Arnold Voketaitis

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Arnold Voketaitis (born May 11, 1930, New Haven, Connecticut) is an American bass-baritone of Lithuanian descent who had an active singing career performing in operas, concerts, and recitals from the late 1950s through the 1990s. He enjoyed a particularly successful partnership with the New York City Opera and has performed with most of the major opera companies in North America. A strong actor, he has a powerful voice with a wide range and fine timbre.


Arnold Voketaitis with his wife Nijole after receiving the Commander's Cross of the Order of the Lithuanian Grand Duke Gediminas at the Presidential Palace in Vilnius, Lithuania in 2009.

Born in Connecticut, Voketaitis is a graduate of Quinnipiac University. Before his singing career, Voketaitis worked as a cars salesman, jazz trumpeter, and a radio announcer. He studied voice under Elda Ercole, Leila Edward and Kurt Saffir in New York City.

Voketaitis began his singing career touring as soloist with the United States Army Band ("Pershing's Own") in 1956. With the Army Band, Voketaitis had the opportunity to perform for President Dwight D. Eisenhower at the White House.[1][2]

After winning several singing competitions in 1957 along with a Rockefeller Award, Voketaitis made his professional opera debut as Vanuzzi in Richard Strauss's Die schweigsame Frau at the New York City Opera (NYCO) in 1958. The following year he returned to the NYCO to portray "The Stage Manager" in the world premiere of Hugo Weisgall's Six Characters in Search of an Author. Voketaitis remained a regular performer with the NYCO up through 1981, singing such roles as Creon in Igor Stravinsky's Oedipus rex, Olin Blitch in Carlisle Floyd's Susannah, and Theseus in Benjamin Britten's A Midsummer Night's Dream among others. He notably sang the role of the Father in the NYC premiere of Douglas Moore's Carry Nation in 1968.

During the 1960s through the 1990s, Voketaitis appeared as a guest artist at many important opera houses in North America, including the Houston Grand Opera, Milwaukee Opera Theatre, Opéra de Montréal, the Palacio de Bellas Artes, the Pittsburgh Opera, San Antonio Grand Opera Festival, and the Vancouver Opera among others. In 1964 he made his debut with the San Francisco Opera as Mephistophélès in Charles Gounod's Faust. In 1965 he sang Don Magnifico with the Metropolitan Opera National touring company. He sang regularly with the Lyric Opera of Chicago between 1968 and 1989, portraying such roles as Bonze (Le rossignol and Madama Butterfly), Zuniga, Loredano (I due Foscari), the Magistrate (Werther) and Mr. Ratcliffe for the American stage première of Billy Budd (1970). In 1980, at Mexico's Bellas Artes, he triumphed in the title role of "Don Quichotte", repeating it in 1981 in Monterrey.

In 1976 Voketaitis portrayed Rev. John Hale in Robert Ward's The Crucible with the Florentine Opera. In 1989 he returned to Chicago as Abimelech in Camille Saint-Saëns's Samson et Dalila. The following year he sang Basilio in The Barber of Seville at the Miami Opera.

He has also performed in concert the solo bass role in the Shostakovich 13th Symphony with the Chicago Symphony Orchestra (1979), Minnesota (1980) and Dallas (1985) Symphonies, as well as the solo bass in Beethoven's 9th Symphony with the Pittsburgh Symphony. Other appearances include performing with the New York Philharmonic, the Philadelphia Orchestra, the Cleveland Orchestra, Detroit Symphony Orchestra and the San Francisco Symphony among many others, under such conductors as Maxim Shostakovich, Leonard Bernstein, JoAnn Falletta, Leonard Slatkin, James Levine, Leopold Stokowski, and André Previn. Leonard Bernstein has said of Voketaitis, "From every point of view - vocal musicianship, intelligence, personal qualities - he is certainly a musical asset."[3] Voketaitis has performed with many of the word's foremost musicians, including Placido Domingo, Wynton Marsalis, and Rita Shane.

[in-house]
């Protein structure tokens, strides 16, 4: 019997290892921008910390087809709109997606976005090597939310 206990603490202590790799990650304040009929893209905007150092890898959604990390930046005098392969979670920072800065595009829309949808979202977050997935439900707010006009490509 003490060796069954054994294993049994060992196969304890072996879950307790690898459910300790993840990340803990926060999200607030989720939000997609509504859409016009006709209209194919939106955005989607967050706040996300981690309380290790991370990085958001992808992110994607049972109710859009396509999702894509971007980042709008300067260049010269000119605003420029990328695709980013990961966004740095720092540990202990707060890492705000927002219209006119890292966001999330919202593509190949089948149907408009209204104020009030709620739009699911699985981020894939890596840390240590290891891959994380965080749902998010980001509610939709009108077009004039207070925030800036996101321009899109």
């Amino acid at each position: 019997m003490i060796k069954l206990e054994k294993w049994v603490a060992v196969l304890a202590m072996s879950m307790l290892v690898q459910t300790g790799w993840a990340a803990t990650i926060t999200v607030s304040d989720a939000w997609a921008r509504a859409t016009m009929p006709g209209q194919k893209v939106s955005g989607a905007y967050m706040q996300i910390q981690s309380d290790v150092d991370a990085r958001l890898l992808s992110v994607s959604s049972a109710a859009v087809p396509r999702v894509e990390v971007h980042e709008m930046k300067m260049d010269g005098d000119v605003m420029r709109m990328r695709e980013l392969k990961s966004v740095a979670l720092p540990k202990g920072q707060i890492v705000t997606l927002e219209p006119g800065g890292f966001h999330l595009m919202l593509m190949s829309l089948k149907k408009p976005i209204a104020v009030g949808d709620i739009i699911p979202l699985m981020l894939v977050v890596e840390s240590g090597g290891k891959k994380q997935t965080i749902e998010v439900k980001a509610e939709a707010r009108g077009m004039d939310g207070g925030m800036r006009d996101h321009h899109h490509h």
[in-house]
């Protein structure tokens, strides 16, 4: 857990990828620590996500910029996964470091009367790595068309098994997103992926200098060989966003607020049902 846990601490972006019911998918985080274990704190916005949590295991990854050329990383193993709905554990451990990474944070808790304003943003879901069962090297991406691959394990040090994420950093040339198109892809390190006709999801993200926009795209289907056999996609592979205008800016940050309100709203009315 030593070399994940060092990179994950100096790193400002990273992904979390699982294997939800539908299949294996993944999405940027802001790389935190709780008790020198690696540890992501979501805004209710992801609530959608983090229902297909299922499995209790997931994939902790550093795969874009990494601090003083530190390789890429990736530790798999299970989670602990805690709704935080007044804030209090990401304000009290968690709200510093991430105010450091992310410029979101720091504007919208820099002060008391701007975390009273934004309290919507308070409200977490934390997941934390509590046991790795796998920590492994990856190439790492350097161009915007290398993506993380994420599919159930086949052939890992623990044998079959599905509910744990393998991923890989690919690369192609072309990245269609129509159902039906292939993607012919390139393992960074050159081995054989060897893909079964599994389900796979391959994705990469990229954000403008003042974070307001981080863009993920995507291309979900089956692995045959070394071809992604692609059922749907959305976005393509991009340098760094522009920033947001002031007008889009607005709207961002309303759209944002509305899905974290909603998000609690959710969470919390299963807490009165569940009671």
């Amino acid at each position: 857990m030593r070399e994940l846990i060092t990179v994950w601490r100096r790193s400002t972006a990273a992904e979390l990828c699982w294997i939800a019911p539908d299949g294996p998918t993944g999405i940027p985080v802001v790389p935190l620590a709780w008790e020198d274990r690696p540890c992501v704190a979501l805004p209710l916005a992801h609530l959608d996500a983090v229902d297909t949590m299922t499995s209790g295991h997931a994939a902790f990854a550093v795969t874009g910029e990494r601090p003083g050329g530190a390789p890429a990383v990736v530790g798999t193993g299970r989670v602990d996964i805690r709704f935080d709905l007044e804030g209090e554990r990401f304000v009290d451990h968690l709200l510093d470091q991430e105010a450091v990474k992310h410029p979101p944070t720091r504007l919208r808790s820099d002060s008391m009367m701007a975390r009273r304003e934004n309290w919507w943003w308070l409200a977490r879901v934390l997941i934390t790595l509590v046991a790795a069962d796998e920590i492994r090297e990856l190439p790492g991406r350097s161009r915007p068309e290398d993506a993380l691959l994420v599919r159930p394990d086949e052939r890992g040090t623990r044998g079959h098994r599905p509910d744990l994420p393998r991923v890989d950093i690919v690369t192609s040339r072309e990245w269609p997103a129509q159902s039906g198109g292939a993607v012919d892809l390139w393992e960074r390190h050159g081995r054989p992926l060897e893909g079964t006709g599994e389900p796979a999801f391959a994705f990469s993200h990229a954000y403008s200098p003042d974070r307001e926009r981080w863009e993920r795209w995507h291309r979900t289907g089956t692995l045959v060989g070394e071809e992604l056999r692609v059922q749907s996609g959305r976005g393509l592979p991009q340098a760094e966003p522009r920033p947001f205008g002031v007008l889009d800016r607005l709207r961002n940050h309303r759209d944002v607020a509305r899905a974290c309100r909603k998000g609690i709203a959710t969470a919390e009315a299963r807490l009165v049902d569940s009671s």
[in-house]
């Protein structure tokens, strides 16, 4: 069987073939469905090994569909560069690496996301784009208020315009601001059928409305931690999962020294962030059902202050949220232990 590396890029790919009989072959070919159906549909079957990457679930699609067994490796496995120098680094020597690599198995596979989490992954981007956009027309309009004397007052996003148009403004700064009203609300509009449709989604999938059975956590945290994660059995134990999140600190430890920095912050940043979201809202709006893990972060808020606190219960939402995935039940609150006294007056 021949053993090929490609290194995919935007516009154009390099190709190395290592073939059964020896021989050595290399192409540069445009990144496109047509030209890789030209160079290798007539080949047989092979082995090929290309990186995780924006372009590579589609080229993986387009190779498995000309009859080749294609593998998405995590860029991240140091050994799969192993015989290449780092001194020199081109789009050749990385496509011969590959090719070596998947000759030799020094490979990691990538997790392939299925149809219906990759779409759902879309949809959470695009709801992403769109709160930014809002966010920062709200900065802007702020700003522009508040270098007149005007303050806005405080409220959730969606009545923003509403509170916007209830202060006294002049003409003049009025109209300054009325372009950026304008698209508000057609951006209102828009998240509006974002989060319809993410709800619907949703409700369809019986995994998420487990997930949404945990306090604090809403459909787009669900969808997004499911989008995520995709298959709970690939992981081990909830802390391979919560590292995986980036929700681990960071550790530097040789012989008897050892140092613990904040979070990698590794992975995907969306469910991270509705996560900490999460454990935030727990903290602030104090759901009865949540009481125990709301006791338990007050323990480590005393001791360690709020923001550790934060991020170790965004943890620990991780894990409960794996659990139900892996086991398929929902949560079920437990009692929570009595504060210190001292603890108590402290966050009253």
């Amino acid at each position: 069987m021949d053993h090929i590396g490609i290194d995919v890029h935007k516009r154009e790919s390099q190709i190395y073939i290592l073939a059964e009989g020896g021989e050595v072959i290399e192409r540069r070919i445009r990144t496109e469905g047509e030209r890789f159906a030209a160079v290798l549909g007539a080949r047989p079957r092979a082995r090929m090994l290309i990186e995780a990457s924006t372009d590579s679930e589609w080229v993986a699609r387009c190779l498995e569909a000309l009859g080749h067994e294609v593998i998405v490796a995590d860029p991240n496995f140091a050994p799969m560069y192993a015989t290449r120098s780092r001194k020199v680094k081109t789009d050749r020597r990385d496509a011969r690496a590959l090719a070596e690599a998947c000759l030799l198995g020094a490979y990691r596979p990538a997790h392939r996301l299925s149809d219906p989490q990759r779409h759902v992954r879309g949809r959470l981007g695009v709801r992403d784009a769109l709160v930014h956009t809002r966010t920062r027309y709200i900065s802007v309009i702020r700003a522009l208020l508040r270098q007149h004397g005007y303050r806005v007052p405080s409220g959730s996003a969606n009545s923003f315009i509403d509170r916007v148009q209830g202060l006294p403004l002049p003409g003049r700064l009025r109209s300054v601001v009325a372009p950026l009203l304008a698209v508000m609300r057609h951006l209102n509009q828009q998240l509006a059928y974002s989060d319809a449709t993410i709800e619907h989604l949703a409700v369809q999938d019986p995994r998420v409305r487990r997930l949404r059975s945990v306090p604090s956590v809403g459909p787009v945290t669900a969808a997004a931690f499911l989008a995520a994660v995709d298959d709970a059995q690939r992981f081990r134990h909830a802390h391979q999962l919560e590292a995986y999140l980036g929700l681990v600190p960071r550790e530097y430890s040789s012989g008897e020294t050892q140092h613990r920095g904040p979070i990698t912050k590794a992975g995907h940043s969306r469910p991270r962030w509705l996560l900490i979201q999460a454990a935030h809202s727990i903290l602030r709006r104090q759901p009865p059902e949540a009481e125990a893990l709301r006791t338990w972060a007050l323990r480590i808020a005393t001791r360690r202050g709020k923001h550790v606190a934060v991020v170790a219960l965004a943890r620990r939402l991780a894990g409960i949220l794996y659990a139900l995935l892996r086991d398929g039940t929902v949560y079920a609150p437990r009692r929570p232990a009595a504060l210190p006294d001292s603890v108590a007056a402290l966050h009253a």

Voketaitis's career has been mostly within North America. Aside from his many Mexico appearances, he has made a few other international appearances, including performing at the Liceu in Spain, the Teatro Nacional de Costa Rica, and the Teresa Carreño Cultural Complex in Venezuela. He has also made several recordings for television and CD, six of which have garnered Grammy Award nominations. He was notably awarded the Man of the Year Award from the Balzekas Museum of Lithuanian Culture, the Distinguished Alumni Medal from his alma mater (Quinnipiac University), as well as a Rockefeller Award. In 2009 he was awarded the Commander's Cross of the Order of the Lithuanian Grand Duke Gediminas, Lithuania's high cultural medal, in honour of his artistic achievement and support of Lithuanian culture.[4] In academia, he was Visiting Scholar/Artist-in-Residence for Opera and Voice at Auburn University in Alabama, Director of Opera at DePaul University in Chicago, artist faculty at Brevard Music Center, and guest lecturer at Northwestern University.

On September 12, 2015, Voketaitis was inducted into the National Lithuanian American Hall of Fame.[5]


  1. ^ Department of Defense. Department of the Army. Office of the Secretary. Office of the Chief of Public Affairs. (ca. 1947 - ). "ARMY HOUR, THE. Parts 1 and 2" – via US National Archives Research Catalog.
  2. ^
  3. ^ "The Times-News - Google News Archive Search".
  4. ^ "Archived copy". Archived from the original on 2014-10-16. Retrieved 2013-03-06.CS1 maint: archived copy as title (link)
  5. ^ "September 12, 2015, The National Lithuanian American Hall of Fame Welcomes, Ann Jillian (Jurate Nausedaite), Vyto Ruginis, and Arnold Voketaitis". Retrieved November 12, 2016.

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